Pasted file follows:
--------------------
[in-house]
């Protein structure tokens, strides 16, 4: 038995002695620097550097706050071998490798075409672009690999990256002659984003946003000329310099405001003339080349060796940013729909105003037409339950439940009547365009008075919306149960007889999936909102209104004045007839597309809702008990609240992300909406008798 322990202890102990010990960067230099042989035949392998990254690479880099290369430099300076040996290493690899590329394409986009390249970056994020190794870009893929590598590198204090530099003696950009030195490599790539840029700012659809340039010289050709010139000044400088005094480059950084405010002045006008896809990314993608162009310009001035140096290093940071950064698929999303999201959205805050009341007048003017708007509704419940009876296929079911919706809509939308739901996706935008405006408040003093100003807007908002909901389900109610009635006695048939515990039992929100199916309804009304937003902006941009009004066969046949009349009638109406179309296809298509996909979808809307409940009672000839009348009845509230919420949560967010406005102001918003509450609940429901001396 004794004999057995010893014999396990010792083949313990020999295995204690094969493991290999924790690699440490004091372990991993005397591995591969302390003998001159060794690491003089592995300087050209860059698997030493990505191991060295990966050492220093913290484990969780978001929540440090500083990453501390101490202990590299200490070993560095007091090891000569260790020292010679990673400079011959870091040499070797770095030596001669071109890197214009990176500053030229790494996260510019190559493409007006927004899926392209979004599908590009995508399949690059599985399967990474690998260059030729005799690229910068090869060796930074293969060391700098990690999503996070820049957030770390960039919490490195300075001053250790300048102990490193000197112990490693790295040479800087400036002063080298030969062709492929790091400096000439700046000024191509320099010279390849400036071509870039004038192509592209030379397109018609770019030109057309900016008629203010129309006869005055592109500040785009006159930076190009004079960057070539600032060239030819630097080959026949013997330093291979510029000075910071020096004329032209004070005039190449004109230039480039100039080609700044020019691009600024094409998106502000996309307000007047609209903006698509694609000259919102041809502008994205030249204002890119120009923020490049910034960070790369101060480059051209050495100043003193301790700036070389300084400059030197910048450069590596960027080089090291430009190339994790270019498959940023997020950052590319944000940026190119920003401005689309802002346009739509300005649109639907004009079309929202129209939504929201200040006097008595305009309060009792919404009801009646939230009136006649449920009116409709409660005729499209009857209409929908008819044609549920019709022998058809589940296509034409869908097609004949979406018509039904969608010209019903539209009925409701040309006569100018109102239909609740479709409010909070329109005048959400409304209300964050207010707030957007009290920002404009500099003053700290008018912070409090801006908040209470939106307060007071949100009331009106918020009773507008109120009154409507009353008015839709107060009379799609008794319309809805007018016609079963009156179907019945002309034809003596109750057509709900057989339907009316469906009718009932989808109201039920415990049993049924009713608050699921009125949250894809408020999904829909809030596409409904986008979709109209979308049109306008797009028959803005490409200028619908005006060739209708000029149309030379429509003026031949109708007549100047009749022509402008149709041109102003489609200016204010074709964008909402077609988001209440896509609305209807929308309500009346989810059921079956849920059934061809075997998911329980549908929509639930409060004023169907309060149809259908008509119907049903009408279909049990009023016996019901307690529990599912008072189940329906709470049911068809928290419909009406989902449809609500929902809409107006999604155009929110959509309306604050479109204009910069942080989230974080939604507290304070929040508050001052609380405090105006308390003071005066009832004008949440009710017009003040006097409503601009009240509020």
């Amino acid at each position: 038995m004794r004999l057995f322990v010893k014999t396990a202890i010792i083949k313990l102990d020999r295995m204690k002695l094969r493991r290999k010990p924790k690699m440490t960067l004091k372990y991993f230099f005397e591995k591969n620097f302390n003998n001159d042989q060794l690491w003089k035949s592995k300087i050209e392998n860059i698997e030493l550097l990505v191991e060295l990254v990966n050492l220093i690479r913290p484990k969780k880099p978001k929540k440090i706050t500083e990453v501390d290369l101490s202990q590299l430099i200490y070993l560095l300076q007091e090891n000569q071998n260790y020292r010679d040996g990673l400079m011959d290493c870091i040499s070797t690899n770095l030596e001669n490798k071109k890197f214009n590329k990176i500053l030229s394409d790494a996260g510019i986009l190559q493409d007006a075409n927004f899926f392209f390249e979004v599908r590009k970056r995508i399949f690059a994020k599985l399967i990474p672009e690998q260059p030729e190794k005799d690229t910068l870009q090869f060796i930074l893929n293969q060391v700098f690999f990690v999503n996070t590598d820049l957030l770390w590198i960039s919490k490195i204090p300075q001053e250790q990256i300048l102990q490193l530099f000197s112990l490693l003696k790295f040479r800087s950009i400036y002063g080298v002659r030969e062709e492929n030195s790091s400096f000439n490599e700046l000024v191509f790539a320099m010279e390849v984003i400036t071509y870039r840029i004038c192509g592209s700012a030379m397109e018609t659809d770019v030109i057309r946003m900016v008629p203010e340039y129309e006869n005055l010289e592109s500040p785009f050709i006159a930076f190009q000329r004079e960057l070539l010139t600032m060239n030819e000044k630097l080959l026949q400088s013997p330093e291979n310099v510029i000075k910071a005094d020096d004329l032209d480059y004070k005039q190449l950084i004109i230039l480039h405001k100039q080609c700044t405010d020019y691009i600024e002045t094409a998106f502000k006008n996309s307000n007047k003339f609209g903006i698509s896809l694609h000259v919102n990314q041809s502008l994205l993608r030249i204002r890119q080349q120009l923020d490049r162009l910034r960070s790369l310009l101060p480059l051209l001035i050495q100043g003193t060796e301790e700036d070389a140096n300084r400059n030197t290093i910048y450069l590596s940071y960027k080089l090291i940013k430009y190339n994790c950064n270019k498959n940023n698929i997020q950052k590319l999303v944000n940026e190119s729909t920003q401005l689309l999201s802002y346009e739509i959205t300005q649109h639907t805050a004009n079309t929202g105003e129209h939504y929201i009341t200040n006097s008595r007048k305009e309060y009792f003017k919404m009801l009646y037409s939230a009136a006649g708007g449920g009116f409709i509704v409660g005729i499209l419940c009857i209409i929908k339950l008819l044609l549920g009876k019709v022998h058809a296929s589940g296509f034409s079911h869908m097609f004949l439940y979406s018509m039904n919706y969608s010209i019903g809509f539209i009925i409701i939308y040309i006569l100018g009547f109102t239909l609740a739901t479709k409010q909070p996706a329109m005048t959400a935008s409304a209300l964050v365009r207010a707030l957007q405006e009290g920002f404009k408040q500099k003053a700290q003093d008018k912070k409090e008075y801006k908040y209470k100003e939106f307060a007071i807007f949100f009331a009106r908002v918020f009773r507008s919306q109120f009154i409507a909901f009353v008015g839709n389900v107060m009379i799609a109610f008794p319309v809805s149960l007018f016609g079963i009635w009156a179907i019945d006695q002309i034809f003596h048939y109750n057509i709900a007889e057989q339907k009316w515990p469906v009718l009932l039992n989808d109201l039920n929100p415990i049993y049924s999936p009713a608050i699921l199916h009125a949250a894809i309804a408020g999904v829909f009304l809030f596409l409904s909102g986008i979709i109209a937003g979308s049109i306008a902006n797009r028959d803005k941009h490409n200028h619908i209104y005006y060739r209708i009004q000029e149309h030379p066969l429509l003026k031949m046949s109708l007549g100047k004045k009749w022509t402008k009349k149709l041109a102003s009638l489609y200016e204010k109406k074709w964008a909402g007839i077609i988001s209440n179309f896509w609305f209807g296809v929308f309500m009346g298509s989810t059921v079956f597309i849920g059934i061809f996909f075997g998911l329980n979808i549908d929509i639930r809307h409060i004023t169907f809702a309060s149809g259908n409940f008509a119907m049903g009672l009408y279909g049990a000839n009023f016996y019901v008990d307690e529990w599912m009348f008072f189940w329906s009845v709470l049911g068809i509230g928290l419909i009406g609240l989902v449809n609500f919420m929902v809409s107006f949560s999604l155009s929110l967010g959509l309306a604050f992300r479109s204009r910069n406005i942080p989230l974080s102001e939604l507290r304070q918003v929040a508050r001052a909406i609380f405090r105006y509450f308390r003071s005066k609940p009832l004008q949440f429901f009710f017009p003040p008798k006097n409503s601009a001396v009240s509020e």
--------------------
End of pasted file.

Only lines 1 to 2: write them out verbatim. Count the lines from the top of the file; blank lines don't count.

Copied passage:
[in-house]
């Protein structure tokens, strides 16, 4: 038995002695620097550097706050071998490798075409672009690999990256002659984003946003000329310099405001003339080349060796940013729909105003037409339950439940009547365009008075919306149960007889999936909102209104004045007839597309809702008990609240992300909406008798 322990202890102990010990960067230099042989035949392998990254690479880099290369430099300076040996290493690899590329394409986009390249970056994020190794870009893929590598590198204090530099003696950009030195490599790539840029700012659809340039010289050709010139000044400088005094480059950084405010002045006008896809990314993608162009310009001035140096290093940071950064698929999303999201959205805050009341007048003017708007509704419940009876296929079911919706809509939308739901996706935008405006408040003093100003807007908002909901389900109610009635006695048939515990039992929100199916309804009304937003902006941009009004066969046949009349009638109406179309296809298509996909979808809307409940009672000839009348009845509230919420949560967010406005102001918003509450609940429901001396 004794004999057995010893014999396990010792083949313990020999295995204690094969493991290999924790690699440490004091372990991993005397591995591969302390003998001159060794690491003089592995300087050209860059698997030493990505191991060295990966050492220093913290484990969780978001929540440090500083990453501390101490202990590299200490070993560095007091090891000569260790020292010679990673400079011959870091040499070797770095030596001669071109890197214009990176500053030229790494996260510019190559493409007006927004899926392209979004599908590009995508399949690059599985399967990474690998260059030729005799690229910068090869060796930074293969060391700098990690999503996070820049957030770390960039919490490195300075001053250790300048102990490193000197112990490693790295040479800087400036002063080298030969062709492929790091400096000439700046000024191509320099010279390849400036071509870039004038192509592209030379397109018609770019030109057309900016008629203010129309006869005055592109500040785009006159930076190009004079960057070539600032060239030819630097080959026949013997330093291979510029000075910071020096004329032209004070005039190449004109230039480039100039080609700044020019691009600024094409998106502000996309307000007047609209903006698509694609000259919102041809502008994205030249204002890119120009923020490049910034960070790369101060480059051209050495100043003193301790700036070389300084400059030197910048450069590596960027080089090291430009190339994790270019498959940023997020950052590319944000940026190119920003401005689309802002346009739509300005649109639907004009079309929202129209939504929201200040006097008595305009309060009792919404009801009646939230009136006649449920009116409709409660005729499209009857209409929908008819044609549920019709022998058809589940296509034409869908097609004949979406018509039904969608010209019903539209009925409701040309006569100018109102239909609740479709409010909070329109005048959400409304209300964050207010707030957007009290920002404009500099003053700290008018912070409090801006908040209470939106307060007071949100009331009106918020009773507008109120009154409507009353008015839709107060009379799609008794319309809805007018016609079963009156179907019945002309034809003596109750057509709900057989339907009316469906009718009932989808109201039920415990049993049924009713608050699921009125949250894809408020999904829909809030596409409904986008979709109209979308049109306008797009028959803005490409200028619908005006060739209708000029149309030379429509003026031949109708007549100047009749022509402008149709041109102003489609200016204010074709964008909402077609988001209440896509609305209807929308309500009346989810059921079956849920059934061809075997998911329980549908929509639930409060004023169907309060149809259908008509119907049903009408279909049990009023016996019901307690529990599912008072189940329906709470049911068809928290419909009406989902449809609500929902809409107006999604155009929110959509309306604050479109204009910069942080989230974080939604507290304070929040508050001052609380405090105006308390003071005066009832004008949440009710017009003040006097409503601009009240509020």